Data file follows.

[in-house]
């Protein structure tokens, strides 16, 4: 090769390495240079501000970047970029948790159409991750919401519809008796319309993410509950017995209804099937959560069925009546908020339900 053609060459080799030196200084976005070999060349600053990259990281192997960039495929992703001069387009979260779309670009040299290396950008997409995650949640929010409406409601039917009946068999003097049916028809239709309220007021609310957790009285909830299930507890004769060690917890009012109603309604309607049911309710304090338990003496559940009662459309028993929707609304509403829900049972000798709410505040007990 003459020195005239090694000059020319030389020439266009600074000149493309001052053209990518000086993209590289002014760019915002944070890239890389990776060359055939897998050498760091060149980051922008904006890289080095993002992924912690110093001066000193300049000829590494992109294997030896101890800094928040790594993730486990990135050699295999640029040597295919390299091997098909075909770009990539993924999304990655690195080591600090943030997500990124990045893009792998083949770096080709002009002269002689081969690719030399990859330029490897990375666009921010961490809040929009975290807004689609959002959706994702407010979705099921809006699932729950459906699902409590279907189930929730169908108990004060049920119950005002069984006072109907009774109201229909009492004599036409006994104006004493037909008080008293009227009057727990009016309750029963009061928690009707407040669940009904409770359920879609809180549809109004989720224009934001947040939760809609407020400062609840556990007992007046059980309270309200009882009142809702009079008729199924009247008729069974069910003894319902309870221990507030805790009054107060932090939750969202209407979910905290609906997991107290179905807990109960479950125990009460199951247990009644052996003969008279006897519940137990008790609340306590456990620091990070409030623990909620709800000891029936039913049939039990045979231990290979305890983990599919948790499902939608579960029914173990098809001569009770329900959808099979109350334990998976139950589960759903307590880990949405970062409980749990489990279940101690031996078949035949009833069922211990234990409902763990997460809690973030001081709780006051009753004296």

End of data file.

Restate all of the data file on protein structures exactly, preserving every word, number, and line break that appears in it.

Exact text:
[in-house]
């Protein structure tokens, strides 16, 4: 090769390495240079501000970047970029948790159409991750919401519809008796319309993410509950017995209804099937959560069925009546908020339900 053609060459080799030196200084976005070999060349600053990259990281192997960039495929992703001069387009979260779309670009040299290396950008997409995650949640929010409406409601039917009946068999003097049916028809239709309220007021609310957790009285909830299930507890004769060690917890009012109603309604309607049911309710304090338990003496559940009662459309028993929707609304509403829900049972000798709410505040007990 003459020195005239090694000059020319030389020439266009600074000149493309001052053209990518000086993209590289002014760019915002944070890239890389990776060359055939897998050498760091060149980051922008904006890289080095993002992924912690110093001066000193300049000829590494992109294997030896101890800094928040790594993730486990990135050699295999640029040597295919390299091997098909075909770009990539993924999304990655690195080591600090943030997500990124990045893009792998083949770096080709002009002269002689081969690719030399990859330029490897990375666009921010961490809040929009975290807004689609959002959706994702407010979705099921809006699932729950459906699902409590279907189930929730169908108990004060049920119950005002069984006072109907009774109201229909009492004599036409006994104006004493037909008080008293009227009057727990009016309750029963009061928690009707407040669940009904409770359920879609809180549809109004989720224009934001947040939760809609407020400062609840556990007992007046059980309270309200009882009142809702009079008729199924009247008729069974069910003894319902309870221990507030805790009054107060932090939750969202209407979910905290609906997991107290179905807990109960479950125990009460199951247990009644052996003969008279006897519940137990008790609340306590456990620091990070409030623990909620709800000891029936039913049939039990045979231990290979305890983990599919948790499902939608579960029914173990098809001569009770329900959808099979109350334990998976139950589960759903307590880990949405970062409980749990489990279940101690031996078949035949009833069922211990234990409902763990997460809690973030001081709780006051009753004296």